I am very pleased today to receive the honour of the endorsement of the Ottawa & District Labour Council (ODLC).
1. One of the strengths of Sandy Hill is its demographic diversity. What do you propose to do to maintain a healthy diversity where all of groups can find the housing they need?
Sandy Hill is a vibrant and diverse community and I will continue to ensure that the proper policy measures are in place to make it a great place to live for families, young professionals, students and seniors. It is important that we continue to engage residents in discussions about our community and work together to identify areas where there are opportunities for growth, while also protecting the character of our mature neighbourhood.
2. How can the objectives of the Secondary Plan be supported given the development pressures on Sandy Hill?
The Sandy Hill Secondary Plan is a vision for Sandy Hill. The original Secondary Plan is now out of date and needs to be updated. I have placed this project at the top of the priority list for the City’s Planning Department. We will work together as a community in early 2015 to set out a renewed vision for Sandy Hill that respects our mature and diverse neighbourhood.
3. Residents have expressed strong concerns with what they call the City’s lack of enforcement of by-laws (such as noise, garbage, property standards) as well as absentee landlords and derelict properties. What additional steps would you recommend to address these issues?
We have already taken great steps in the right direction when it comes to by-law enforcement. We have introduced a more common-sense approach to dealing with noise violations and as a result the volume of complaints have decreased (and continue to do so) since the policy came into effect. We have also introduced more strict requirements for property standards and increased proactive enforcement in the community. Next term, I will push for better and quicker response times to 3-1-1 calls and continue to demand proactive by-law enforcement in our community.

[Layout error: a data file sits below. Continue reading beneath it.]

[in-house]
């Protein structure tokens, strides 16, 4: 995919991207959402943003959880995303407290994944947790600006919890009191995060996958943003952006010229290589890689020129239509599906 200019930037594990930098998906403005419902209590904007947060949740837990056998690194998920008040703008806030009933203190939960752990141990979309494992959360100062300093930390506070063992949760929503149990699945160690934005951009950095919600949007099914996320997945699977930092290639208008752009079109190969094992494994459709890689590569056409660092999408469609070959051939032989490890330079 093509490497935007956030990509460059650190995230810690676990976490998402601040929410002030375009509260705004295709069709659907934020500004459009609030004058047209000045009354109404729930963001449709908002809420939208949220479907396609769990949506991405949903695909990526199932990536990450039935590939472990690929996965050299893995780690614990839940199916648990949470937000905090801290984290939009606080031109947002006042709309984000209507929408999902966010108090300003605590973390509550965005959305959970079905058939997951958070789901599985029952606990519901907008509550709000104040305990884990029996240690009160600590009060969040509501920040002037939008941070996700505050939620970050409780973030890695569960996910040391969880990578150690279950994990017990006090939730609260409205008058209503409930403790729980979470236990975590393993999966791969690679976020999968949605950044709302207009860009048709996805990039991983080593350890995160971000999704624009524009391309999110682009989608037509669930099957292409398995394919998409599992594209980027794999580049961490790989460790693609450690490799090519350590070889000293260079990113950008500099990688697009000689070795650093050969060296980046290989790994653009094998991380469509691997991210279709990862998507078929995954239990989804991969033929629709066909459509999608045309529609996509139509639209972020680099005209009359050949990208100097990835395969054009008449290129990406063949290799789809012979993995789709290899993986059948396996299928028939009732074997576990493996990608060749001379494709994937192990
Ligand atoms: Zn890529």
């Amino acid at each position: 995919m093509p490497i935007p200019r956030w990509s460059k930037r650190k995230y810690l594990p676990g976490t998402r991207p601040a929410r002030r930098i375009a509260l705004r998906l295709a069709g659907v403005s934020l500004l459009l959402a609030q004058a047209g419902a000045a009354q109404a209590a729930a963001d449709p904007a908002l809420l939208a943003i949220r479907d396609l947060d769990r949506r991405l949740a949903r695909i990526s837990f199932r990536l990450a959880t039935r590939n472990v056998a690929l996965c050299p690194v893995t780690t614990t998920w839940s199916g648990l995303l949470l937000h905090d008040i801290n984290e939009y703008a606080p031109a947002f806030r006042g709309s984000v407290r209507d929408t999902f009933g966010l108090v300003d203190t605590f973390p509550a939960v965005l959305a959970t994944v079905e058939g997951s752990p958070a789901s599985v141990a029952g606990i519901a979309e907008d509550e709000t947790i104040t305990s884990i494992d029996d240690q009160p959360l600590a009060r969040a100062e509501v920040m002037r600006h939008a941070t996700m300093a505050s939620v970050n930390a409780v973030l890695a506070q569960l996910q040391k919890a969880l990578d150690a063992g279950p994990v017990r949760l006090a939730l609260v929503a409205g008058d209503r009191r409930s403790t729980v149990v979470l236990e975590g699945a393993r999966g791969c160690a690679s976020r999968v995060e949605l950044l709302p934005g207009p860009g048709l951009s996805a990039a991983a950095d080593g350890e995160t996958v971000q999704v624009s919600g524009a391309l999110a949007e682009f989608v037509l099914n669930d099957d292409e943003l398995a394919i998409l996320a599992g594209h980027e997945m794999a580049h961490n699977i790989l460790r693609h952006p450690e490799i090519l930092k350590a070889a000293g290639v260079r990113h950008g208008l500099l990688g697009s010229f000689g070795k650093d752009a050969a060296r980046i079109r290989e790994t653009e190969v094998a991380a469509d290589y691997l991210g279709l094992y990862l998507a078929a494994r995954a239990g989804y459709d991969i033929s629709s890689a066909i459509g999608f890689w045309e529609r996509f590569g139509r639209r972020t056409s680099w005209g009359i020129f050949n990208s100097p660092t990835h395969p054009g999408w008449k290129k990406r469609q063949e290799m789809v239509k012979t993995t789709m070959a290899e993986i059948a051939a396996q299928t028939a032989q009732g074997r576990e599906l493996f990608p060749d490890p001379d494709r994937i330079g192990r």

We have also worked with members of the community to create the Sandy Hill Town and Gown Committee – now in its second year. This committee has brought the University of Ottawa, the City and the community around the same table to discuss campus community issues and proper long term planning. We have enjoyed great success with this committee already and I look forward to continuing our work together.
4. Traffic calming is a controversial topic amongst Sandy Hill residents. How do you propose to address the needs of pedestrians, cyclists and motorists?
During the last four years, we have worked together to find innovative solutions to traffic problems, including speed humps on Mann Avenue, reducing traffic speeds near Viscount Alexander School, adding new pedestrian lights at the Transitway, placing bulb outs on Chapel Street and ongoing proactive speed limit enforcement.
It is important that we continue to be innovative about traffic calming because resources are scarce. This can be as easy as painting bulb outs, adding on-street parking, painting crosswalks or working with Safer Roads Ottawa to provide public education campaigns. Safety is an important matter and I will continue to work with the community to address concerns and find effective solutions.
5. Why are you the best person to represent Sandy Hill? What positive changes have you contributed to Sandy Hill?
Sandy Hill is wonderful community made up of passionate residents. Together, we have already made significant improvements to our community. We have seen great progress in protecting the integrity of our mature neighbourhoods from the effects of growth, through the conversions moratorium that resulted in zoning changes, the approval of the Infill 1 policy to ensure that new developments are in line with our community, and changes to the Property Standards and Noise by-laws to ensure that all residents are respectful of the quality of life in our neighbours.
We also introduced more strict property standards specific to heritage and vacant properties to ensure that they do not fall into disrepair.